I like the way my eyes look with mascara on the lower lashes, but only know this because of the few times makeup artists have applied it for me; any attempts to do so on my own have resulted in a look that is as smeary as it is tarantular. But I’m quite encouraged by the idea of this Clinique Bottom Lash Mascara, and am seriously thinking about breaking my drugstore-only rule to try it. And while we’re on the topic: what do you guys think of lash tinting? I do my brows and that’s been (mildly) life altering, but the idea of dye that close to my eyes weirds me out a little.
Another place to put on your must-visit-in-New York list: CO Bigelow Apothecary, of which those of you who are even casual readers of fashion and beauty magazines have already likely heard. Even before if was the cool thing to do, Bigelow’s was stocking esoteric beauty products from around the world, and it’s one of the few places going where even the most seasoned beauty editors can still enjoy the occasional frisson of discovery.
Beauty gift sets are always big during the holidays—both for shoppers looking for a one-step present that packs a punch, and for the beauty industry itself, which relies heavily on them for a big old hunk of their annual revenue. Cute as they are, though, I’m always careful about which ones I choose to give. Those that center on pampering and skin care clear the bar. But anything that’s more makeup-oriented—and therefore requires the kind of insights into the giftee’s wants and needs that would would be tough to confirm were one not the giftee herself, are risky. Better to give those to somebody whose wants and needs you’re on more intimate terms with: you. And before you shake your heads at my uncanny ability to yet again rationalize any purchase, ever, consider this: holiday gift sets are reliably good values. You won’t find a better price for your favorite products all year. Meanwhile, in the spirit of the season, I’ve included a few choices from both categories. (And by the way, I’ve got my eye on the Josie Maran set.)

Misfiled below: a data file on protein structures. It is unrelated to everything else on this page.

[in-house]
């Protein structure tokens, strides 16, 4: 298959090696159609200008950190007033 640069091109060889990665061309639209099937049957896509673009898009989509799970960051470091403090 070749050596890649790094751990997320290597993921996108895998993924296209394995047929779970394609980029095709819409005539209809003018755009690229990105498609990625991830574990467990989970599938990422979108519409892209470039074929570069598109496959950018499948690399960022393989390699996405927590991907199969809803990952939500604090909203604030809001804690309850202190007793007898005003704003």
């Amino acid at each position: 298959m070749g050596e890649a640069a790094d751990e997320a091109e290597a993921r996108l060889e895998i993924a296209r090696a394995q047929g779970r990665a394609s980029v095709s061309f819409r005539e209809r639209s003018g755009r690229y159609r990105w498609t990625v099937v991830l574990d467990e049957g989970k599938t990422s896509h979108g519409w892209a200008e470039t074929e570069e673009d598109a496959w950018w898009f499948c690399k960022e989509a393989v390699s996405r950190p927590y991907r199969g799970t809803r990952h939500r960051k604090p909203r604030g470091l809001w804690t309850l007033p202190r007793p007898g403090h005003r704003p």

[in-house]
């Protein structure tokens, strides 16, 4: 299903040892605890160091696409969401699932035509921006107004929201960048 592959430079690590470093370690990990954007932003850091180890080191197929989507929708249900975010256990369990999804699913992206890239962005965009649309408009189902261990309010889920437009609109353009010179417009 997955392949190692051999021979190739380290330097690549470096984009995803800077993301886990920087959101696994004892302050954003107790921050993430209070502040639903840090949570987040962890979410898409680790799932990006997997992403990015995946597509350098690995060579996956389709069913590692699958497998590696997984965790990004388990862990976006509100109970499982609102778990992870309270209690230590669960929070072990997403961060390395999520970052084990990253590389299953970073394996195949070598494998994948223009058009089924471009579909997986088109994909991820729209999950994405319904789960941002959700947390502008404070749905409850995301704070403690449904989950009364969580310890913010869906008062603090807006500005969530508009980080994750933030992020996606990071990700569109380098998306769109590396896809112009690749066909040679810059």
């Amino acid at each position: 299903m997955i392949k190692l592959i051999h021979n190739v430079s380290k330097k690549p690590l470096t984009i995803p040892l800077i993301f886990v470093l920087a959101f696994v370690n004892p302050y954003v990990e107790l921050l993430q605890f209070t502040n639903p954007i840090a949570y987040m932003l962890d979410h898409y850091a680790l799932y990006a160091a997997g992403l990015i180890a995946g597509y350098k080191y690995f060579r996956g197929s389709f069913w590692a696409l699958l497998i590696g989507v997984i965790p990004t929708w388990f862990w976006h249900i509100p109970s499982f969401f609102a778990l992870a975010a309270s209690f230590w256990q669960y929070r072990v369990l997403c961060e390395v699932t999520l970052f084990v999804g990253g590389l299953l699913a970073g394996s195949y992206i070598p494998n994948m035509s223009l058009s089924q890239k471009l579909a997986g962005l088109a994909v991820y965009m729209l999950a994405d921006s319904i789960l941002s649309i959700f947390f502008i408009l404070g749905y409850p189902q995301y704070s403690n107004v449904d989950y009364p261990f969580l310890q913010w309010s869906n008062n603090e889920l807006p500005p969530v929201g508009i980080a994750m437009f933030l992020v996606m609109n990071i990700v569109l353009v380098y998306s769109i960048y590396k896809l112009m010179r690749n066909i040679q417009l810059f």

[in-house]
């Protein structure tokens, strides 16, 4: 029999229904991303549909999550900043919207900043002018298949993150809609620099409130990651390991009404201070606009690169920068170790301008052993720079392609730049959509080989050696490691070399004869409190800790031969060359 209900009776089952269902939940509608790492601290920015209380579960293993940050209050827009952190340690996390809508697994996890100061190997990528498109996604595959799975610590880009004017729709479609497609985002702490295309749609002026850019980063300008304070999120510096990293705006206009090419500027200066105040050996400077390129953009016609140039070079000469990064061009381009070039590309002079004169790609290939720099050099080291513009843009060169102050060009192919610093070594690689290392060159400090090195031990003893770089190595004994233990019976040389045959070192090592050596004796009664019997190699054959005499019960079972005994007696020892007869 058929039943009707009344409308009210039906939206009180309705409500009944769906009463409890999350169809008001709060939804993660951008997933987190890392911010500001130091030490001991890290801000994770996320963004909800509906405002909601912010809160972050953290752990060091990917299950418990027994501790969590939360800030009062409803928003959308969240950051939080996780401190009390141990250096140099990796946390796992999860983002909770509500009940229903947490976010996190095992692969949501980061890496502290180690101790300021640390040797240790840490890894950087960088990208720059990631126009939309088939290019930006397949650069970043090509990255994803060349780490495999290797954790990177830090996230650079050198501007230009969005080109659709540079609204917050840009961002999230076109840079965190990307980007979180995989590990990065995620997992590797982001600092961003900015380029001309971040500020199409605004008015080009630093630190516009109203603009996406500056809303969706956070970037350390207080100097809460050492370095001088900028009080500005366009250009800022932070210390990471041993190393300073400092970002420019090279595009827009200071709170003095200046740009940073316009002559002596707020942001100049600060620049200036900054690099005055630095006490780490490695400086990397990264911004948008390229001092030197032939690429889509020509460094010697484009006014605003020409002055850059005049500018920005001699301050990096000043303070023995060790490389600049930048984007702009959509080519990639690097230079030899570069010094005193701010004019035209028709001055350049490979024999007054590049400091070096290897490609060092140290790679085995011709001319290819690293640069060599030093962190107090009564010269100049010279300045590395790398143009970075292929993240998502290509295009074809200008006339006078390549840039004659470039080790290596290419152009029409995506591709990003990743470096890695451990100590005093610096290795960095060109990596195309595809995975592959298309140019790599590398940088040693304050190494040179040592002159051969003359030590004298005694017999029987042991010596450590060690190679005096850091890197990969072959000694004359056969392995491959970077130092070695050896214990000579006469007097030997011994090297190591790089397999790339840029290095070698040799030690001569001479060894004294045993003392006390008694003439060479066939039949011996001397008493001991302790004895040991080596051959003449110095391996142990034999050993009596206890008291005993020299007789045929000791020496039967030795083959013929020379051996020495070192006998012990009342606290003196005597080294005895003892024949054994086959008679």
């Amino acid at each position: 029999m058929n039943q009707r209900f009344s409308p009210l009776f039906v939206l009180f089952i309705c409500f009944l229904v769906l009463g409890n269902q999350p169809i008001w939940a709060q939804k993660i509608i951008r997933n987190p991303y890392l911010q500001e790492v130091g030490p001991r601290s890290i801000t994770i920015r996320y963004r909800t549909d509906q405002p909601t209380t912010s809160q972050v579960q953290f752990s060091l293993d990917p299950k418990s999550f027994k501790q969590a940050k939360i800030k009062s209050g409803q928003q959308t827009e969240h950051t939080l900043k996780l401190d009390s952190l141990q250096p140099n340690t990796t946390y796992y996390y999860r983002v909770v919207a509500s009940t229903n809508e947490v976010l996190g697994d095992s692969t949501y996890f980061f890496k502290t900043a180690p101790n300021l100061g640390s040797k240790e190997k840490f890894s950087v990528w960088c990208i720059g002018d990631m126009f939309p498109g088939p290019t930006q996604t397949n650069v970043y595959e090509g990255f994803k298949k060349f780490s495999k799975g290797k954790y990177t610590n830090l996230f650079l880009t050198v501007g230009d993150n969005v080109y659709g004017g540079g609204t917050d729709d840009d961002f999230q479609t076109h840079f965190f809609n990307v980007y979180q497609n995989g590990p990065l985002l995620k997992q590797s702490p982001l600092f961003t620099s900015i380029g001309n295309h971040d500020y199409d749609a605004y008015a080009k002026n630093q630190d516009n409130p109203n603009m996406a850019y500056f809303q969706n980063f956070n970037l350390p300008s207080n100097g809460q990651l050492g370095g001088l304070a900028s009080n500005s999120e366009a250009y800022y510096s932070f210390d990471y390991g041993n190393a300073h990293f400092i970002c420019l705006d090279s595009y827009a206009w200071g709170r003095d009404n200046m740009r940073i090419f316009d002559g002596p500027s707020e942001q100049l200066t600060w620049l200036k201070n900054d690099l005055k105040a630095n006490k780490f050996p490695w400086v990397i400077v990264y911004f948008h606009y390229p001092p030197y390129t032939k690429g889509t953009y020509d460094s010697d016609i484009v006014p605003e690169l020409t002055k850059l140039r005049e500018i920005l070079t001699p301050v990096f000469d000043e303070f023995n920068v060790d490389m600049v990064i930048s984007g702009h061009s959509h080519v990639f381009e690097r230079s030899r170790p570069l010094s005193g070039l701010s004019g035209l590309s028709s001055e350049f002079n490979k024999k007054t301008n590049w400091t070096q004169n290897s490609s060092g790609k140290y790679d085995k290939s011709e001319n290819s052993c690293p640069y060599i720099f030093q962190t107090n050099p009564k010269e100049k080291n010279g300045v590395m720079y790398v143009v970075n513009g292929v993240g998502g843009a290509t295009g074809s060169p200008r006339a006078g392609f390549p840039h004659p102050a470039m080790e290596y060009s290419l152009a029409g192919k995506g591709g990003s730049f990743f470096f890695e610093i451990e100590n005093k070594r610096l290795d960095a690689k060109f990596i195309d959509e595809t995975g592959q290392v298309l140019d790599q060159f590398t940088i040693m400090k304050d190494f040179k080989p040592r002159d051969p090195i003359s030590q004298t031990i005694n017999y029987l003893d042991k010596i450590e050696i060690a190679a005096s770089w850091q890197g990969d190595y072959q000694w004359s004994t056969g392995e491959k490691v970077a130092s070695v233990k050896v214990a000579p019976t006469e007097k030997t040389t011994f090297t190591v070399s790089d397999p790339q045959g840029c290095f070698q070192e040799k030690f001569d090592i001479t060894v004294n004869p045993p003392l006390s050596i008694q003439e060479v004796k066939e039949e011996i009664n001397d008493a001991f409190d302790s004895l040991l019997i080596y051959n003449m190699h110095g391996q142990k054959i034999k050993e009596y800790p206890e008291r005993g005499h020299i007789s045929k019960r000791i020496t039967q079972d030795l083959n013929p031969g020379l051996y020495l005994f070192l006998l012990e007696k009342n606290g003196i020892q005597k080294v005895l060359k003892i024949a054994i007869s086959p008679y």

I’ve got nothing against a nice little beauty splurge. A tiny hit of luxury can put a real spring in your step and set you back a whole lot less than a new top or jacket or dress. However, it’s just as—if differently—pleasurable to know where to save, right? Experience and expert advice have taught me that these are categories you can always get away with inexpensive versions of.
Lip Balm I always prefer one that comes in a stick; those in tubes or pots can be so goopy I’ll inevitably end up just wiping them off within moments of application. I like Labello because it’s smoother and more emollient than other solids, and because—I can not lie—it’s got the insider appeal of formerly having only been available in Europe.
Makeup Remover: For years, I used a rather pricey one, having sampled a multitude of drugstore brands that either didn’t get the job done, or worked great but stung the hell out of my eyes. But on a recent trip, after it failed to make its way into my makeup bag, I tried the Neutrogena wipes that my hostess had on hand. Instant results, no ouch, and never going back.
Body Lotion Absolutely worth splurging on if you love the scent, but if it’s efficacy you’re after, I’d venture to say that—based on extensive but unscientific experience—drugstore brands are probably even superior to their department store counterparts. Curel’s Itch Defense, for instance, is nothing short of a miracle.
Eye Cream It’s criminal what some luxury brands get for this, especially given that the most effective active ingredients can be found in products up and down the price spectrum. Back when I got stuff for free, I tried half the fancy formulations on the market; nothing struck me as demonstrably better than Olay Total Effects.